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5 December 2013 11:26 am ,
Vol. 342 ,
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At age 30, Dutch biologist Freek Vonk has built up a respectable career as a snake scientist. But in his home country,...
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U.S. to Seek University Input on New Dual Use Reviews
1 May 2012 4:42 pm
The U.S. government will soon be asking university officials to comment on how best to implement recently released dual use research rules at the university level, a senior U.S. science official announced today.
"What needs to be ironed out and will be ironed out is how [dual use reviews are] sorted out at the institutional level," Anthony Fauci, head of the National Institute of Allergy and Infectious Diseases (NIAID), said at a workshop sponsored by the National Academies in Washington, D.C.
The announcement marks the latest U.S. response to the controversy over a pair of studies that show how to make the H5N1 avian influenza virus transmissible in mammals. On 29 March, the government released a new policy that requires federal agencies that fund unclassified research to systematically review the potential risks of studies involving 15 "high consequence" pathogens and toxins, including H5N1. The reviews are designed to reduce the risks associated with dual use research of concern (DURC) that could be used for good or harm. The policy also requires the funders, scientists, and institutions to work together to develop plans for mitigating risk, including possibly altering the research or withholding research results.
At the time, Fauci and other officials made it clear that although the new policy applied to only federal agencies, they expected that academic institutions and individual scientists funded by the government would play a growing role in DURC reviews. In particular, past recommendations from a variety of expert panels have suggested that university institutional biosafety committees (IBCs), originally established to oversee the safety of studies involving recombinant DNA techniques, take a bigger role in helping to identify DURC studies before they begin.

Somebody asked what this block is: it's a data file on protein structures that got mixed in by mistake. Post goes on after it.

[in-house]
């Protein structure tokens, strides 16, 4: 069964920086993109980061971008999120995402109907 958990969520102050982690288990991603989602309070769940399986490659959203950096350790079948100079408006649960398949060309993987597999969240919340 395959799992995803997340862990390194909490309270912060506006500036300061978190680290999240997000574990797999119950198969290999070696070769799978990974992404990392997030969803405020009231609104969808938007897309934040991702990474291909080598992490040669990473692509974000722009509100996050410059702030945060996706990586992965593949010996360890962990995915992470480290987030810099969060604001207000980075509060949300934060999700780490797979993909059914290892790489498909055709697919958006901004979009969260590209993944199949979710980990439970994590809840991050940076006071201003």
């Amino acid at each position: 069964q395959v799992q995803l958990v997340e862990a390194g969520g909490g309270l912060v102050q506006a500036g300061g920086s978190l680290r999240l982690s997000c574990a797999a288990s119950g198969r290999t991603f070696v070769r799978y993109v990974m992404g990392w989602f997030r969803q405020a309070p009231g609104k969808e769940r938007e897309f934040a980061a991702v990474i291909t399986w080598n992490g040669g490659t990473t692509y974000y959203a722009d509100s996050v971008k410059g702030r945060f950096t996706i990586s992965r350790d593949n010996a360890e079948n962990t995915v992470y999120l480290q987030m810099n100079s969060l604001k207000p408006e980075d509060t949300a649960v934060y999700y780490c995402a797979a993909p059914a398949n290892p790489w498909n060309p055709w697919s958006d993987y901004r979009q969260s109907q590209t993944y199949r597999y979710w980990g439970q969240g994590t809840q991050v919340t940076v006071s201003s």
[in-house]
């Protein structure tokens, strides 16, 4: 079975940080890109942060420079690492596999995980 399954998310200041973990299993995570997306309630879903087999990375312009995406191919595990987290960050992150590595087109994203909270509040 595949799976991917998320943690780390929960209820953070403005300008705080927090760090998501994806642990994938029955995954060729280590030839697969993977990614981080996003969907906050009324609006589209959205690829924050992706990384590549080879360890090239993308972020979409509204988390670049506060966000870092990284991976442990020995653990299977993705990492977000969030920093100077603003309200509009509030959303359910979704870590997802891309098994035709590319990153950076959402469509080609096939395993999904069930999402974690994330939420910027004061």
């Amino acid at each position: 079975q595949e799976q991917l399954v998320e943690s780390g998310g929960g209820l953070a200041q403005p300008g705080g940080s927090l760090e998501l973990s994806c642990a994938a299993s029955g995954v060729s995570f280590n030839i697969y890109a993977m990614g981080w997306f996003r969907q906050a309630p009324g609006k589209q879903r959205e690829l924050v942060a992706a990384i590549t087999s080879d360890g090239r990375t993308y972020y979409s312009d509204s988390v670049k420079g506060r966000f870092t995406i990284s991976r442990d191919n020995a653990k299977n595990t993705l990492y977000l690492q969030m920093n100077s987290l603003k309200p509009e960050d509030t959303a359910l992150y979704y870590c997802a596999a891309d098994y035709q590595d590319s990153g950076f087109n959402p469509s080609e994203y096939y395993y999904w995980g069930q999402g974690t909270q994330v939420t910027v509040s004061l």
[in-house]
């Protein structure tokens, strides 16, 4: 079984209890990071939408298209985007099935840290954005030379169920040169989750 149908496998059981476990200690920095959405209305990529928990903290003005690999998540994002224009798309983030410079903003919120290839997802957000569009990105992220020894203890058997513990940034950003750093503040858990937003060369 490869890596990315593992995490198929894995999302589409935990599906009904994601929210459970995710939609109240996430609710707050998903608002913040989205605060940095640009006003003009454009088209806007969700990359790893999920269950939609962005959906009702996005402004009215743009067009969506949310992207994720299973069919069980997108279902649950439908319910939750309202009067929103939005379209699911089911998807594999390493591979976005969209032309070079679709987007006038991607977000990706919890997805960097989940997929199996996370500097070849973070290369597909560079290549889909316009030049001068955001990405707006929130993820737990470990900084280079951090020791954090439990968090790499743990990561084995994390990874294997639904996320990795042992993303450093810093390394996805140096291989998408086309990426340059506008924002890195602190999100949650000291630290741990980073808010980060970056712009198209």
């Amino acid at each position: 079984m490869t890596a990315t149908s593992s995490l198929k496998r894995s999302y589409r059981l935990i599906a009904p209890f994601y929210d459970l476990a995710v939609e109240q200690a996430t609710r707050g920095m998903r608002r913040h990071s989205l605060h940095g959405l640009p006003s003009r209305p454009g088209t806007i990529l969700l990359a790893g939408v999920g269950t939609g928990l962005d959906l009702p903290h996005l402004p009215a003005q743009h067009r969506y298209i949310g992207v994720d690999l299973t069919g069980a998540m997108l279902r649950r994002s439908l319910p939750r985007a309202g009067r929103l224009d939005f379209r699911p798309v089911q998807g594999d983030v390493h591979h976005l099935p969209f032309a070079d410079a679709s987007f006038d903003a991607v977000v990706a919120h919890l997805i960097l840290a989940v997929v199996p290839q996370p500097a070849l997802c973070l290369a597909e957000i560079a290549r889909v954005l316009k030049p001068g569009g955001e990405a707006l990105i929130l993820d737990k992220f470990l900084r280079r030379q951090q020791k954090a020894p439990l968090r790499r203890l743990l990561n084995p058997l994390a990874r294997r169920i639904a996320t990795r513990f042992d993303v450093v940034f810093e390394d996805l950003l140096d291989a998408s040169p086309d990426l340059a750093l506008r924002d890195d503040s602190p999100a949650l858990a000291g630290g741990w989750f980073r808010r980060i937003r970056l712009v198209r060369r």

Fauci did not discuss the details of the new policy, which he said should be released for public comment "soon." But he said officials will be seeking input on what university-level review practices would be "practical and impractical. ... We don't want to have a government policy that can't be implemented. … What we are talking about is the path forward."
University groups have expressed concerns about how the new DURC policy will be implemented and how disagreements between scientists and the government might be resolved. Fauci has said that he expects "a lot of constructive conversation" about the new rules.